The angle measured between the sun and the visible horizon is most commonly used. Skilled navigators can additionally use the moon, a planet or one of 57 navigational stars whose coordinates are tabulated in the Nautical Almanac and Air Almanacs. Seafarers have used these stars through the ages, so the list of 57 stars that navigators use comes to us through the practice of their skills over thousands of years.

Nautical Almanac

A nautical almanac is a publication describing the positions of a selection of celestial bodies for the purpose of enabling navigators to use celestial navigation to determine the position of their ship while at sea. The Almanac specifies for each whole hour of the year the position on the Earth’s surface (in declination and Greenwich hour angle) at which the sun, moon, planets and first point of Aries is directly overhead. The positions of 57 selected stars are specified relative to the first point of Aries.

Prior to the introduction of electronic means of navigation the only way to fix an aircraft’s position at night was by taking star sights using a sextant in the same manner as that used by marine navigators on board ships.

To do this requires a 360-degree view of the horizon and the astrodome was devised to allow an uninterrupted view of the sky from horizon to horizon. Hence the astrodome is a hemispherical transparent dome fitted in the cabin roof of an aircraft for the purpose of allowing the use of a sextant during astro-navigation.

The Jewish festival of Shavuot is also known as the festival or feast of ‘Weeks’. There is no set date for the two-day festival, but it takes place seven weeks (fifty days) after the first day of the spring festival of Passover which falls this year on May 19. This also marks the start of the wheat harvest and the end of the barley harvest.

High places
Shavuot marks the time that the Jews received the Torah on Mount Sinai. It is considered a highly important historical event. The tablets of stone inscribed with the 10 Commandments were, according to traditional teachings of Judaism in the Talmud, made of blue sapphire stone as a symbolic reminder of the sky, the heavens, and ultimately of God’s throne.

The Christian festival of Pentecost also comes from Shavuot. St Catherine’s Monastery at the foot of Mt. Sinai is one of the oldest surviving Christian communities.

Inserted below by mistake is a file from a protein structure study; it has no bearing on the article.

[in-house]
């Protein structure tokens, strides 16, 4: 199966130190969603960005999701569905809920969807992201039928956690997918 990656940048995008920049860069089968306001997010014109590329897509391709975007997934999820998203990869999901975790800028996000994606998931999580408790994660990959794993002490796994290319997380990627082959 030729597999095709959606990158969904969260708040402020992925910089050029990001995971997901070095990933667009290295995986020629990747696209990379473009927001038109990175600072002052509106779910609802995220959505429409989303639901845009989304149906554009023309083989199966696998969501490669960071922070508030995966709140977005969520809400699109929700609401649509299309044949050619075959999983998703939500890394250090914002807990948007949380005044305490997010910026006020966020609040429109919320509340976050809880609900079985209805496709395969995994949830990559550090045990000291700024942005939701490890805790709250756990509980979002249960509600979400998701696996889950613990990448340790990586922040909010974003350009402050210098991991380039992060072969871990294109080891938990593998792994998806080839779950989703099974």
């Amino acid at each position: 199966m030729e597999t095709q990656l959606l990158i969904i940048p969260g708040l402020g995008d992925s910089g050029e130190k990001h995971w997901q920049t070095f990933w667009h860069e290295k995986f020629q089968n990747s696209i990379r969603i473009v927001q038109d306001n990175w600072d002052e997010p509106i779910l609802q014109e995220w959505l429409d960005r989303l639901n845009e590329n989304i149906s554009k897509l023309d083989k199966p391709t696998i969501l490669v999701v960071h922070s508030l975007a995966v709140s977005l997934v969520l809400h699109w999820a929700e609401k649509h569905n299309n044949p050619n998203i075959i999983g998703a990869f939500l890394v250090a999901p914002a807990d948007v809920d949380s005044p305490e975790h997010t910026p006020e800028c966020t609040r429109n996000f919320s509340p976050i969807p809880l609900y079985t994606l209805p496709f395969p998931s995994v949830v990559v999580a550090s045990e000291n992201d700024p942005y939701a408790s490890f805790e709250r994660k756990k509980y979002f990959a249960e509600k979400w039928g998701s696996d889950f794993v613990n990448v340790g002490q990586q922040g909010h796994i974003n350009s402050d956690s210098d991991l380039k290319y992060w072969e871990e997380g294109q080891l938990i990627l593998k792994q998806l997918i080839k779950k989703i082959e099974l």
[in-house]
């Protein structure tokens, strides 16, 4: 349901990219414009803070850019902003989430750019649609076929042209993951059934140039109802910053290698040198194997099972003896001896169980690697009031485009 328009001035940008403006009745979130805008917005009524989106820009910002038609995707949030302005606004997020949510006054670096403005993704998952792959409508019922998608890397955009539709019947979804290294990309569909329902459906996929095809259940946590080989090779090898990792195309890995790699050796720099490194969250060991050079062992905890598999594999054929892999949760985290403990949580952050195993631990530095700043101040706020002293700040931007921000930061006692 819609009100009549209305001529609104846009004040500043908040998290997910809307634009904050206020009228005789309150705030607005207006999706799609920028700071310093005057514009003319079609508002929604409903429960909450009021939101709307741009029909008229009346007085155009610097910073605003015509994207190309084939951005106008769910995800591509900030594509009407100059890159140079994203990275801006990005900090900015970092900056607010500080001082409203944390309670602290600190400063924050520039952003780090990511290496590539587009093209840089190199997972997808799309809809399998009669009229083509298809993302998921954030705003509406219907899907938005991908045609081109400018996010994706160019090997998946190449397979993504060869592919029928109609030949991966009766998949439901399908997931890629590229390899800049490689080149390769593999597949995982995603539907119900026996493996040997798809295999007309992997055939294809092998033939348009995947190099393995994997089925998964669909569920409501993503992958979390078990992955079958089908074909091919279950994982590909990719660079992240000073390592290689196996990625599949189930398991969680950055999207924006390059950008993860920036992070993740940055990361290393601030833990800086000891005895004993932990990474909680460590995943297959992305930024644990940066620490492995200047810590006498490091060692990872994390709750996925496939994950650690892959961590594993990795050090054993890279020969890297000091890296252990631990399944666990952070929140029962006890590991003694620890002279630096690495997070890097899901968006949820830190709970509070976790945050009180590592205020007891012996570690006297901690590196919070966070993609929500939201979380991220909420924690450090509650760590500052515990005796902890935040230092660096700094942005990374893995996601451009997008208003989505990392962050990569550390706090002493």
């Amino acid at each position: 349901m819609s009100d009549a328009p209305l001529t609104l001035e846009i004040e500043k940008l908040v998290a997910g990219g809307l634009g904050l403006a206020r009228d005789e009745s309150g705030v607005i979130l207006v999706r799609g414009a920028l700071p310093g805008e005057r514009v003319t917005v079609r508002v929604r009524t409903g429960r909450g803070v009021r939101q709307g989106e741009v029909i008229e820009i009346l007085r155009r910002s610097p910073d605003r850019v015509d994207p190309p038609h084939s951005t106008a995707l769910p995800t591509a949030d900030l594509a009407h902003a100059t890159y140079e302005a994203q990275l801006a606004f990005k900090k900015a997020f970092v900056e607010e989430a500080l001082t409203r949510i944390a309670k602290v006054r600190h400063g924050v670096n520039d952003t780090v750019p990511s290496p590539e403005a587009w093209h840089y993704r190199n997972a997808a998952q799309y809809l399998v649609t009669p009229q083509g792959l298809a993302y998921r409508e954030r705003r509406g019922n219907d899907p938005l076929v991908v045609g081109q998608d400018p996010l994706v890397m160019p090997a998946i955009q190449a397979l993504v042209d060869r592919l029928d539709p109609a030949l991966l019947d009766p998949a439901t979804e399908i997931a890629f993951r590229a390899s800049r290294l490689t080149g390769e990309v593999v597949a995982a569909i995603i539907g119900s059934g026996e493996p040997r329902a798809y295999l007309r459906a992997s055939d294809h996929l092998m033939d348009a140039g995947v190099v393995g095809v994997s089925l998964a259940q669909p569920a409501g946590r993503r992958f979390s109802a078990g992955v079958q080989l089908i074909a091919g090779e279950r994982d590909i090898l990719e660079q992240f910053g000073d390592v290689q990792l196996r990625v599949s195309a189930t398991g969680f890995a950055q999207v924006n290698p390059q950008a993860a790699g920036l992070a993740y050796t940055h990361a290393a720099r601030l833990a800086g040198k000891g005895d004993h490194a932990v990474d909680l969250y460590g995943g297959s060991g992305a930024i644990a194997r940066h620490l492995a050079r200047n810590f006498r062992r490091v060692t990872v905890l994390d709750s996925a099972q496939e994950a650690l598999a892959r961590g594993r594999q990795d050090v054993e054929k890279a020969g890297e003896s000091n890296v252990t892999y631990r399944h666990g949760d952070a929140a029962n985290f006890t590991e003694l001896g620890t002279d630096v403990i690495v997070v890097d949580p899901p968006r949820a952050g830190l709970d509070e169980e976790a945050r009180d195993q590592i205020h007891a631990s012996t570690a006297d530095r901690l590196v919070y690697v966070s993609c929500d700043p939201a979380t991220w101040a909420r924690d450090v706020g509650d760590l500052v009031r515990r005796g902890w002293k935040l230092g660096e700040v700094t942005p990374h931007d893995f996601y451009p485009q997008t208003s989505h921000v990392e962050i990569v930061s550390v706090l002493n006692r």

Prayers are said on Shavuot (especially at dawn) to thank God for the five books of Moses (collectively known as the Torah) and for his law. Some people also spend the first night of Shavuot studying the Torah. Synagogues are decorated with flowers and plants on this joyous occasion to remember the flowers of Mount Sinai. Dairy products are also eaten during Shavuot. There are many interpretations about why this custom is observed. It is believed that once the rules about the preparation of meat were revealed in the Torah, the people of Sinai were reluctant to eat meat until they fully understood the rules.

In the last post we included Ascension Day that marks the last earthly appearance of Christ after his resurrection celebrated 40 days after Easter. The Catholic Church in England and Wales celebrates it on the following Sunday 16 May instead.

Final ascent
On May 14, 2010 the Space Shuttle Atlantis lifted off into space for its final voyage during which it will visit the International Space Station.

Two spacewalking astronauts began a tricky battery swap on the space station’s solar arrays Wednesday, a job that is expected to take two full spacewalks to complete.

Atlantis mission specialists Michael Good and Stephen Bowen got ahead of schedule, successfully installing more than half of the new batteries. In addition, they were able to fix a snagged cable that was plaguing a sensor camera on shuttle Atlantis and tighten the connection between a stuck antenna and its stand.

South View 20.05.2010